For years, Gigondas was a savvy wine collector’s secret: near-Châteauneuf-level complexity and richness, at a substantial discount. But even as its name has spread and prices have crept up, the price-value ratio in Gigondas remains unusually good. As Vinous’s Josh Raynolds put it after tasting several hundred cuvées this spring, “in the context of the world’s best wines, almost every Gigondas delivers solid and even remarkable value.”
Of the 12,000 acres of vineyards planted in Chablis, only 250 acres (2%) qualify as Grand Cru. And of these, most consider the “Les Clos” the finest. As Clive Coates MW puts it, Les Clos is “Chablis at its very, very finest.”
Michel Gros is a quiet, humble vigneron whose wines are world famous. Having directed every vintage at his family’s winery for 45 years, his knowledge of Burgundian terroir is deep and intimate. His relatively interventionist style stands out today amid today’s laissez-faire winemaking, but his skill in the vines and cellar is unparalleled, and the results are consistently superb.
Harvest began in much of Burgundy last week, the earliest in a century. It’s a good reminder that even with all the advancements in measurement and technology, winemakers remain subject to the whim of Mother Nature — if the grapes are ripe a month ahead of normal, the picking must start.
Sisters Dany and Carol Chastan make exquisite Rhône cuvées using old-school techniques. ambient yeasts, no oak (not even foudres), 100% whole cluster, no fining or filtering. It sounds like a recipe for a big rustic wine, but the Chastan sisters somehow managed to produce wines of superb texture and subtlety.
Cyril Gautheron is a 6th generation winemaker who approaches his winemaking with fanatical precision. He farms over 65 different plots of vines across the Chablis appellation, and vinifies each in its own separate tank. His obsession results in perfectly-calibrated cuvées.
Romain Collet’s lineup of 2018 Chablis is delicious. From their simple Vieilles Vignes to the magnificent Grand Cru Les Clos, Romain Collet handled the warm vintage with expert control, finding perfect balance and freshness in every cuvée.
The Domaine les Goubert is among the most consistent winemakers in our portfolio. No matter the vintage – warm or cool, sunny or wet, easy or difficult — the Goubert wines are reliably outstanding.
Pouilly-Fuissé was once the darling of American wine drinkers — fun to pronounce, rich and voluptuous in texture. Popularity bred overproduction, and quality suffered in the 80s. But in the last few decades local winemakers have begun to reclaim the wine, and today Jasper Morris calls it “the most dynamic white wine appellation in Burgundy.”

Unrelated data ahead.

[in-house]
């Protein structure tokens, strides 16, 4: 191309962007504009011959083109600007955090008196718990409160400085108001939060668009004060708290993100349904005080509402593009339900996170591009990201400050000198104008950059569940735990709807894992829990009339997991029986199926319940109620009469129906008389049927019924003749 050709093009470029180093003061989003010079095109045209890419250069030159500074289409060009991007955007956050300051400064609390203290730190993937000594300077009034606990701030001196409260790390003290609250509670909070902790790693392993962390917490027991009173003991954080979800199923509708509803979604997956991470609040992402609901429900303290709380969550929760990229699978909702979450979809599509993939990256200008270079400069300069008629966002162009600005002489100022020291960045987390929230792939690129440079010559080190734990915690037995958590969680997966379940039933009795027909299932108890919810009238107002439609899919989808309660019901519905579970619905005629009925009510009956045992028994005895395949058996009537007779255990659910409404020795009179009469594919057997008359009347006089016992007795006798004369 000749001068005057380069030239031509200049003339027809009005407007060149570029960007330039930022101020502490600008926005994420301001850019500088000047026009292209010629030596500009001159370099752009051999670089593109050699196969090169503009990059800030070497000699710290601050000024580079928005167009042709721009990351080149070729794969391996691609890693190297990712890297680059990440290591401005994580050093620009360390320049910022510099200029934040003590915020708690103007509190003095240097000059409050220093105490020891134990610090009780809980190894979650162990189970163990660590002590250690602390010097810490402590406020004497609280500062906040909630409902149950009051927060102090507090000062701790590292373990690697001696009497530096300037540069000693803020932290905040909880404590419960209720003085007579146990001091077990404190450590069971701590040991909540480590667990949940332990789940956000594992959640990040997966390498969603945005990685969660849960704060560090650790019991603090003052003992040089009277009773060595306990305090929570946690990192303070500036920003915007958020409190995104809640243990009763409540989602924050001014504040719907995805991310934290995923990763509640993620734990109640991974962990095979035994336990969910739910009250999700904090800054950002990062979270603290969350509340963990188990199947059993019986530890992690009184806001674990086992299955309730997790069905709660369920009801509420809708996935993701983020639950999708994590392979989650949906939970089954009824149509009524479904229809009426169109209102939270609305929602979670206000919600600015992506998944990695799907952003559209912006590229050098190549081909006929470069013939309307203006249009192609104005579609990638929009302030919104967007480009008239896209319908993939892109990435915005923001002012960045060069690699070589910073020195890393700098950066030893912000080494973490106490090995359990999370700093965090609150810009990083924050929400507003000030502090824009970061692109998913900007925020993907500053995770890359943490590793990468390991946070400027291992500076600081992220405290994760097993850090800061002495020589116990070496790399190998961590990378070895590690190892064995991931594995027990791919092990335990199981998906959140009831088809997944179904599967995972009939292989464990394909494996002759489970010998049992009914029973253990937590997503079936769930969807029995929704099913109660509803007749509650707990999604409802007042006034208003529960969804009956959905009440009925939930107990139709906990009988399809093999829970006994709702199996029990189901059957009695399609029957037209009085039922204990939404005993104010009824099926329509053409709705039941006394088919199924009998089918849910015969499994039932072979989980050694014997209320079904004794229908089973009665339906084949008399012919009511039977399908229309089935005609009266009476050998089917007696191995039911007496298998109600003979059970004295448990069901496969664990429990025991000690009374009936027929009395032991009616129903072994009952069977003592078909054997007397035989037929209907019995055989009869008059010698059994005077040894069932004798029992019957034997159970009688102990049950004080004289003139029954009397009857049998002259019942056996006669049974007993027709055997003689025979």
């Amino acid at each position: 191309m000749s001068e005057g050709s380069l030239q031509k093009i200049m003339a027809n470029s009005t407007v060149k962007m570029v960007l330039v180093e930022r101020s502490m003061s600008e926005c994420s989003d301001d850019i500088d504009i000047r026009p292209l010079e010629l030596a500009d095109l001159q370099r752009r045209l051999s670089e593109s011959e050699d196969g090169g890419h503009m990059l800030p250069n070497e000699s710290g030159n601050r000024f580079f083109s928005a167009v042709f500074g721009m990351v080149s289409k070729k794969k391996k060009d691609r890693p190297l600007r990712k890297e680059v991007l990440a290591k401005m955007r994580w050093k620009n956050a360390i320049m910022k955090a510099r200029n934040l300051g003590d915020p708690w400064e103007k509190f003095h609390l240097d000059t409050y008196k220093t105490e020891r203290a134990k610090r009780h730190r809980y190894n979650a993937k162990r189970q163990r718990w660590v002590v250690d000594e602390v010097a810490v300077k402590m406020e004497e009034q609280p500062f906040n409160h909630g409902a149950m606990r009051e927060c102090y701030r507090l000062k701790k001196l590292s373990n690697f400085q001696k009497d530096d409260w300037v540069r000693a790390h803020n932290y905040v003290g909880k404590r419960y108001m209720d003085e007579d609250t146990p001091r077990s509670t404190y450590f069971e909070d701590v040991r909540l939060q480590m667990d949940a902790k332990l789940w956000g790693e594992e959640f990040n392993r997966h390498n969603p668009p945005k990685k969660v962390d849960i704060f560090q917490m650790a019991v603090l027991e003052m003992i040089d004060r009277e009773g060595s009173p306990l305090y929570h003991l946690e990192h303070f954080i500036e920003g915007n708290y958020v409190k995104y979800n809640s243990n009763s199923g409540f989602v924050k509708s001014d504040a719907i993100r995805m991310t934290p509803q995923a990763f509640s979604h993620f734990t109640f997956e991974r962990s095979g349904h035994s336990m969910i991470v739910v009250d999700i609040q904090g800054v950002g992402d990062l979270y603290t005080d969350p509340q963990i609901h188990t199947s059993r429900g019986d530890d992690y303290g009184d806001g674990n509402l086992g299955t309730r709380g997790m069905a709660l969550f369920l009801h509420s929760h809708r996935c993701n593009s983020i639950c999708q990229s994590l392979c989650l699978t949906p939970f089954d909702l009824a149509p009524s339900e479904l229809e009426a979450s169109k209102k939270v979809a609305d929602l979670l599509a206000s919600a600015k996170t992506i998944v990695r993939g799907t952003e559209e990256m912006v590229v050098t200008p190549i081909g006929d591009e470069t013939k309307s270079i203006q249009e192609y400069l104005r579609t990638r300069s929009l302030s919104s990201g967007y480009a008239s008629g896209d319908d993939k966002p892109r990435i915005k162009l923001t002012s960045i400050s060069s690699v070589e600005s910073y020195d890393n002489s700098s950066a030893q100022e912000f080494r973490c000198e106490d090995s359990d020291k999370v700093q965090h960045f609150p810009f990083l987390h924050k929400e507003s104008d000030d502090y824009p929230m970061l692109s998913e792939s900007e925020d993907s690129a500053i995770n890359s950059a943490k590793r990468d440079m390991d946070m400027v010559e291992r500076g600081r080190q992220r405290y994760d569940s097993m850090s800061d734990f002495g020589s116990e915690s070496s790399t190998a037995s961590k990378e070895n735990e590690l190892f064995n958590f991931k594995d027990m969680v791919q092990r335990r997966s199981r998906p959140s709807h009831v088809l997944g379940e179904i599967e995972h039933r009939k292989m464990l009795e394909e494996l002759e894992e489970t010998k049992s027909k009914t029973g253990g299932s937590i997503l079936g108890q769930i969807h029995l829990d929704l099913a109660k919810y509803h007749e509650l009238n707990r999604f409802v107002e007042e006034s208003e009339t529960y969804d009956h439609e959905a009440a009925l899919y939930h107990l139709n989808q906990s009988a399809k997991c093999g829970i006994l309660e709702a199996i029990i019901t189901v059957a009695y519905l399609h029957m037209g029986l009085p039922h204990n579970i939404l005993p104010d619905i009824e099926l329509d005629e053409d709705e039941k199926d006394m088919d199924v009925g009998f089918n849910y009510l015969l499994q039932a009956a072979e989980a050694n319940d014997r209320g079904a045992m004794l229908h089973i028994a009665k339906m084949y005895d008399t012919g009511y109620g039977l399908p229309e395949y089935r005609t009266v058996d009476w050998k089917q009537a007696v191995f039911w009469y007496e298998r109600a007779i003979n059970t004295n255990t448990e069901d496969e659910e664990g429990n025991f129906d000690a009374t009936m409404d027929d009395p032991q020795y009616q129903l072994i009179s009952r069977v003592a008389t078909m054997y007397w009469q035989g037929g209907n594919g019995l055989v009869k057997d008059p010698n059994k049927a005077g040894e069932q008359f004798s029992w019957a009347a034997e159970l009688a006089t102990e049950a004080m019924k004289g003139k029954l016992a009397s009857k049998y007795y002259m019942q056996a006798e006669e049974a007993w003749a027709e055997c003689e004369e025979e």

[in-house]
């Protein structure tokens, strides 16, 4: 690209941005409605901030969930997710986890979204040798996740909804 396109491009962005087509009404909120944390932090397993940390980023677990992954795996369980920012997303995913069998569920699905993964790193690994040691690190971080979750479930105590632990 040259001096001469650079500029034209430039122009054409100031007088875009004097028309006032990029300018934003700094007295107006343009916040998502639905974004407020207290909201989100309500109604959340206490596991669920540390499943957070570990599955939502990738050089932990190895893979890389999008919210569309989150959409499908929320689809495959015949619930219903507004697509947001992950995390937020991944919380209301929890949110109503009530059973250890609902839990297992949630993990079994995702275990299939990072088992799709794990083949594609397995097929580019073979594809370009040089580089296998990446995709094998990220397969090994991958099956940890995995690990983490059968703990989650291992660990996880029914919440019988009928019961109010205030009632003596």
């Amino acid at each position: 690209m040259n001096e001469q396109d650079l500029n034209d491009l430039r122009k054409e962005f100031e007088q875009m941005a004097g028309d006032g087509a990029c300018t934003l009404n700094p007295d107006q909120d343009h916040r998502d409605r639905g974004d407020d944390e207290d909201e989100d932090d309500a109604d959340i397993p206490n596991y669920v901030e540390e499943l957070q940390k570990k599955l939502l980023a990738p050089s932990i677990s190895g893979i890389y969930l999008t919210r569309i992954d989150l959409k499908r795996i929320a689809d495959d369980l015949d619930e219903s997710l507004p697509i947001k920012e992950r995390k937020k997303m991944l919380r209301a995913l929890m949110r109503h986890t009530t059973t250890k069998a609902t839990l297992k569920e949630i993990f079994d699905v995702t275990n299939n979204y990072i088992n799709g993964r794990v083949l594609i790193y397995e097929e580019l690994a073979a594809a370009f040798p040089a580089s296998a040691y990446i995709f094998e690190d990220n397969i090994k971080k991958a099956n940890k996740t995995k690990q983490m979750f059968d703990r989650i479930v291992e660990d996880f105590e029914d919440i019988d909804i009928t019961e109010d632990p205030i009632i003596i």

Sauvignon Blanc is among the world’s most popular white grapes, planted everywhere from New Zealand to California to Chile. But the original source for Sauvignon Blanc is France’s Loire Valley.
Gautier Desvignes is a rising star among Burgundian winemakers. Vinous’s Neal Martin recently found Gautier’s wines “really quite superb.” And the Wine Advocate’s William Kelley calls the domaine “very much a Côte Chalonnaise address to watch,” and advises that “importers looking for a potential future star should beat a path to his door.”
Vincent Boyer is one of Meursault’s young superstar winemakers. His golden white Burgundies from Meursault and Puligny are among the finest in our cellar. Vinous calls his wines “superb” and “very impressive;” Jasper Morris MW writes “Boyer seems to make better wines year after year.”
Ansonia isn’t exactly your local hipster natural wine store; (too much Burgundy, not enough Brett). But we do enjoy a bit of “natty wine” from time to time, and celebrate the largely positive influence it’s had on the world of wine. And so we’re excited today to introduce our first Pét-Nat, our most hipster wine to date.
France’s Southern Rhône valley produces rich, smooth red blends. At one end of the spectrum there’s Châteauneuf-du-Pape, famous and long-lived; at the other there’s Côtes du Rhône, uncomplicated and inexpensive. Today’s wine is from the middle.
Grown near the mouth of the Loire River, Muscadet is at once brisk and hearty — the essence of the windswept Atlantic coast. Wine writer Lettie Teague calls it “one of the world’s best, if most obscure, bargains,” saying “a glass of $8 Muscadet will always be a better wine than an $8 glass of something else.”